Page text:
4.2 C
London
Wednesday, December 7, 2022

YouTube ends trial asking users to sign up for premium subscription to watch 4K videos • londonbusinessblog.com

Must read

Kirstie Alley, ‘Cheers’ star, Emmy winner, dies at age 71

Emmy-winning actress Kirstie Alley, known for her role in the sitcom "Cheers", the movies "Look Who's Talking" and other roles, has passed away from...

Meta won’t let employees talk about topics like abortion, gun control, and workplace vaccines • londonbusinessblog.com

Meta employees were told not to discuss sensitive issues such as abortion, gun control, pending legislation and the efficacy of vaccines at work. ...

Lensa AI can turn Photoshopped fakes into non-consensual pornography • londonbusinessblog.com

To get a roundup of londonbusinessblog.com's biggest and most important stories delivered to your inbox every day at 3PM PDT, register here. Well, hello there,...

Chrome’s new keyboard shortcuts let you search your tabs, bookmarks, and history

Jockeys of Chrome tabs and hoarders of bookmarks, rejoice: You can now quickly skim through your entire browser mess with a new simple "@"...
Shreya Christinahttps://londonbusinessblog.com
Shreya has been with londonbusinessblog.com for 3 years, writing copy for client websites, blog posts, EDMs and other mediums to engage readers and encourage action. By collaborating with clients, our SEO manager and the wider londonbusinessblog.com team, Shreya seeks to understand an audience before creating memorable, persuasive copy.

Earlier this month, YouTube conducted an experiment where it asked some free users to upgrade to a premium account to watch videos in 4K resolution. The company has now ended this test – likely due to user uproar.

In a tweet, YouTube confirmed the end of the experiment, saying, “viewers should now be able to access 4K quality resolutions without a Premium membership.” For example, all users can now watch the highest resolution videos without paying for a subscription.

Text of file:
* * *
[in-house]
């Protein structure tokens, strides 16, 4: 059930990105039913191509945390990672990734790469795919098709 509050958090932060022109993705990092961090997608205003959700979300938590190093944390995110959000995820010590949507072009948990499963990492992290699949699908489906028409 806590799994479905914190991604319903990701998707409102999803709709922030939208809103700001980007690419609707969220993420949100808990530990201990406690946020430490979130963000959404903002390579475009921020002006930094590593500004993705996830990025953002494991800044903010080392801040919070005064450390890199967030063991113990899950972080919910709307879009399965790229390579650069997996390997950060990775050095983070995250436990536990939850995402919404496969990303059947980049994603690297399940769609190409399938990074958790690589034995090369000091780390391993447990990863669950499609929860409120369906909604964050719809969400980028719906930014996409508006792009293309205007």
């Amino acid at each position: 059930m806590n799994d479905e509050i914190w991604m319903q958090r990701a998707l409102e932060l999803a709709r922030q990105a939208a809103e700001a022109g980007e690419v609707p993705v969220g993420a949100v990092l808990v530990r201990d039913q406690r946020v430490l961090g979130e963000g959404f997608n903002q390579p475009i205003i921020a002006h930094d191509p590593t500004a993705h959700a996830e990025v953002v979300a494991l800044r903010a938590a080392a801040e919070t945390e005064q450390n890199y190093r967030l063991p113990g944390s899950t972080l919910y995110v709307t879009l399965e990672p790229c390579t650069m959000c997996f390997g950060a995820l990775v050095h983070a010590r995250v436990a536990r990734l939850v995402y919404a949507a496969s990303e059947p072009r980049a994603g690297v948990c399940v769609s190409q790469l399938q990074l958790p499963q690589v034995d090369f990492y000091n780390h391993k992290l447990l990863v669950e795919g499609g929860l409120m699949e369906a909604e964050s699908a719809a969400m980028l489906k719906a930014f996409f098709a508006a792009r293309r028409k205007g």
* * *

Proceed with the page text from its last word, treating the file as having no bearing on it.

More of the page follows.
YouTube ran the test to measure user reactions when a certain feature was pushed behind the premium tier. In a tweet that has since been deletedThe company told a user who received a popup asking to upgrade that the user was “part of our experiment to learn more about the feature preferences of Premium and non-Premium viewers.”

Google charges $9.99 per month for YouTube Music and $11.99 per month for YouTube premium in the US – these prices vary around the world. Company claims to have over 50 million paid subscribers for both offers worldwide. The Premium plan offers features such as ad-free viewing, video downloads for offline consumption, and background playback.

YouTube is trying many ways to convert free users into paid users. Earlier this year, it conducted an experiment showing users up to 11 ads that cannot be skipped before a long video starts to let them have an uninterrupted experience. This test was short-lived, and the company ended it within days.

Last week, YouTube introduced a new feature called “handles” — similar to what other social networks like Twitter, Instagram and Facebook offer — that allow creators to easily direct viewers to their channel.


More articles

LEAVE A REPLY

Please enter your comment!
Please enter your name here

Latest article

Kirstie Alley, ‘Cheers’ star, Emmy winner, dies at age 71

Emmy-winning actress Kirstie Alley, known for her role in the sitcom "Cheers", the movies "Look Who's Talking" and other roles, has passed away from...

Meta won’t let employees talk about topics like abortion, gun control, and workplace vaccines • londonbusinessblog.com

Meta employees were told not to discuss sensitive issues such as abortion, gun control, pending legislation and the efficacy of vaccines at work. ...

Lensa AI can turn Photoshopped fakes into non-consensual pornography • londonbusinessblog.com

To get a roundup of londonbusinessblog.com's biggest and most important stories delivered to your inbox every day at 3PM PDT, register here. Well, hello there,...

Chrome’s new keyboard shortcuts let you search your tabs, bookmarks, and history

Jockeys of Chrome tabs and hoarders of bookmarks, rejoice: You can now quickly skim through your entire browser mess with a new simple "@"...